Older workers face opportunities, challenges after retirement
By Michael Hanisco
Whether it’s needed to pay the bills, a way to earn extra pocket money, or simply a strategy to stay engaged with others, many people end up returning to the workplace after retirement. According to the U.S. Bureau of Labor Statistics, between 1977 and 2007, the employment rate for workers 65 and older rose by 101 percent. While there are benefits to both retirees who return to work and their employers, there are also challenges that older workers may need to overcome when re-entering the workforce.
It is important for job-seeking retirees to find work that fits both their skillset and their new lifestyle, according to Angela Foreshaw-Rouse, AARP Pennsylvania’s manager of state operations and outreach, and a member of Philadelphia Corporation for Aging’s (PCA’s) Board of Directors.
“Many retirees may use skills they developed during their careers, while others explore opportunities in new fields,” Foreshaw- Rouse said. “It’s important to find something that feels more like fun than a grind.”
Technology is increasingly making it easier for retirees to set their own schedules.
Many retirees opt to work from home, something that may have been impossible when they first entered the workforce. Meanwhile, ride-hailing and delivery companies like Uber and Lyft have exploded in popularity in recent years, offering flexible work hours outside of the home. Company surveys have shown that nearly 25 percent of Uber drivers are 50-plus.
Foreshaw-Rouse explained that retirees possess many of the skills employers are looking for in potential candidates. “Older workers are a great value to employers,” she said. “Many employers are looking for people with soft skills, like being good with teamwork or collaboration or being able to write well. These are skills older workers have developed through their years of experience.”
Still, there are challenges to going back to work, according to Foreshaw-Rouse. “With industry changes and new technologies constantly evolving, many older Americans may need to retrain before re-entering the workforce,” she said.
She urged retirees who may be considering a return to work to be fully committed and open to new challenges. “Being curious and engaged, being passionate and eager to learn, these traits could certainly help anyone entering the workforce,” she said.
Barriers to employment
A major concern for retirees looking for work is age discrimination. An AARP survey showed that not getting hired was the most prevalent type of discrimination faced by older job-seekers. However, discrimination may not end after the hiring process. Another recent AARP study found that six out of 10 older workers have seen or experienced age discrimination on the job and 90 percent of those surveyed say it is common.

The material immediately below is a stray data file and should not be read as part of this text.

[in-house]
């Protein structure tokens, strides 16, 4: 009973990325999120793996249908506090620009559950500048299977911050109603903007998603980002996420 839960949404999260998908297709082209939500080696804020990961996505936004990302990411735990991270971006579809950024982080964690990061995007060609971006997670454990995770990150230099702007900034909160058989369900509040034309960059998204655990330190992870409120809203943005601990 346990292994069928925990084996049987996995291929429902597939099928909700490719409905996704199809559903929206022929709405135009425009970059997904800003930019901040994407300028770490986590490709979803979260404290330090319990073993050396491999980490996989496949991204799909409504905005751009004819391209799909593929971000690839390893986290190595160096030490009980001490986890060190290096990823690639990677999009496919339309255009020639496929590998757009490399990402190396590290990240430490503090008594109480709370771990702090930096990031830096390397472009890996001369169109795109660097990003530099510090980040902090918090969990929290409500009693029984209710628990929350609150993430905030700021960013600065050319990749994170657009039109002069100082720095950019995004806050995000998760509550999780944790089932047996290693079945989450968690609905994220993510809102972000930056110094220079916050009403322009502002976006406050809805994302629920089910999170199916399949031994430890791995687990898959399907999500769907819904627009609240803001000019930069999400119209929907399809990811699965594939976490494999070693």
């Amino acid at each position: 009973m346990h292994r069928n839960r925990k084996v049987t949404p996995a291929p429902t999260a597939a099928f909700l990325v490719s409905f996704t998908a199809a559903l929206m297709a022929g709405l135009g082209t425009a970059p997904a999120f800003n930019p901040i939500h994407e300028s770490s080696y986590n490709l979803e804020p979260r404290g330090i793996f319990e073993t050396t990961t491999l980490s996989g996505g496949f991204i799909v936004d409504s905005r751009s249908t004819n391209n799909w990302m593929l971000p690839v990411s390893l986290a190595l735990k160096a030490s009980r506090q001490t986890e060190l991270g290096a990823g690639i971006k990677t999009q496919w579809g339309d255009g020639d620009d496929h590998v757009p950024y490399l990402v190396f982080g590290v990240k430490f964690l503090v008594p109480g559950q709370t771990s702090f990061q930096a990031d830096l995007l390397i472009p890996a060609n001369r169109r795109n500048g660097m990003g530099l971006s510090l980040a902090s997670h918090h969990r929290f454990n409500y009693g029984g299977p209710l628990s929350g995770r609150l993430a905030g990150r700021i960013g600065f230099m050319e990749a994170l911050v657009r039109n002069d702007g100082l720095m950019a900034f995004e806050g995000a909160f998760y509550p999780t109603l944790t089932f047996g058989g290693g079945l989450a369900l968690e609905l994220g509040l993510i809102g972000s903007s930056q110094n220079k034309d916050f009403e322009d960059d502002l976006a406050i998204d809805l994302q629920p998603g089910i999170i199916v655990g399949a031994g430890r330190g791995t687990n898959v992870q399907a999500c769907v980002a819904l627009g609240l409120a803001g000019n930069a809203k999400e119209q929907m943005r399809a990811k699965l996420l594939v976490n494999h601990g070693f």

Foreshaw-Rouse urged seniors to be aware of their rights, both during the hiring process and in the workplace. “If you think you’ve been discriminated against, you can file a charge with the federal Equal Employment Opportunity Commission,” she said. “You can also work with a lawyer to file a lawsuit. Know that filing a lawsuit can be expensive and there is no guarantee of victory. To help bolster your case, be sure to keep a careful record of all of the alleged discrimination.”
Help for job seekers
There are plenty of resources available for job-seeking retirees, no matter where they are in the process. Whether you’re mulling over the decision to go back to work, scheduling a job interview or looking to network with others, there is information available to help you along.
Philadelphia Corporation for Aging (PCA) funds two employment programs that help seniors find work: The Senior Community Service Employment Program (SCSEP) and the JEVS Career Solutions for 55+ Program. “The goal of both programs is to help older adults, aged 55 and over, obtain the skills, training and support needed to re-enter the workforce,” said Mattie Kersey, program manager at PCA, who oversees the agency’s employment programs. These programs serve both seniors who are retired and want to begin working again and those who are unemployed for other reasons.
SCSEP is a federal community service and job training program that provides training for income-eligible, unemployed adults 55 or older. Through the U.S. Department of Labor and Pennsylvania Department of Aging, SCSEP provides paid training opportunities that help eligible seniors to enter or re-enter the workforce. PCA subcontracts with the Mayor’s Commission on Aging (MCOA) to administer SCSEP services in Philadelphia.
JEVS Career Solutions for 55+ assists unemployed seniors of all income levels who are out of work. JEVS’ services include referrals to full- and part-time jobs, assistance with resume writing, help finding training opportunities, career and job search counseling, computer training, and seminars on networking and interviewing.
Resources offered online and through local workshops also help older Americans who are thinking about returning to work.
“From updating your resume to tips on how to network to pointers on how to prepare for a job interview, AARP is providing advice for job seekers to help them be more successful in their job search,” Foreshaw-Rouse said.
Employment resources for seniors
The Senior Community Service Employment Program (SCSEP) serves income-eligible older adults. The program is operated in Philadelphia by the Mayor’s Commission on Aging. For information call, 215-686-8450.
The JEVS Career Solutions for 55+ serves older workers of all ages. For information, call JEVS at 267-647-7137.
AARP offers information about its employment programs online at aarp.org/work/working-at-50-plus. AARP’s 7 Smart Strategies for 50+ Jobseekers Guide is available for free by calling 1-855-850-2525.
Photo: Thinkstock Photos
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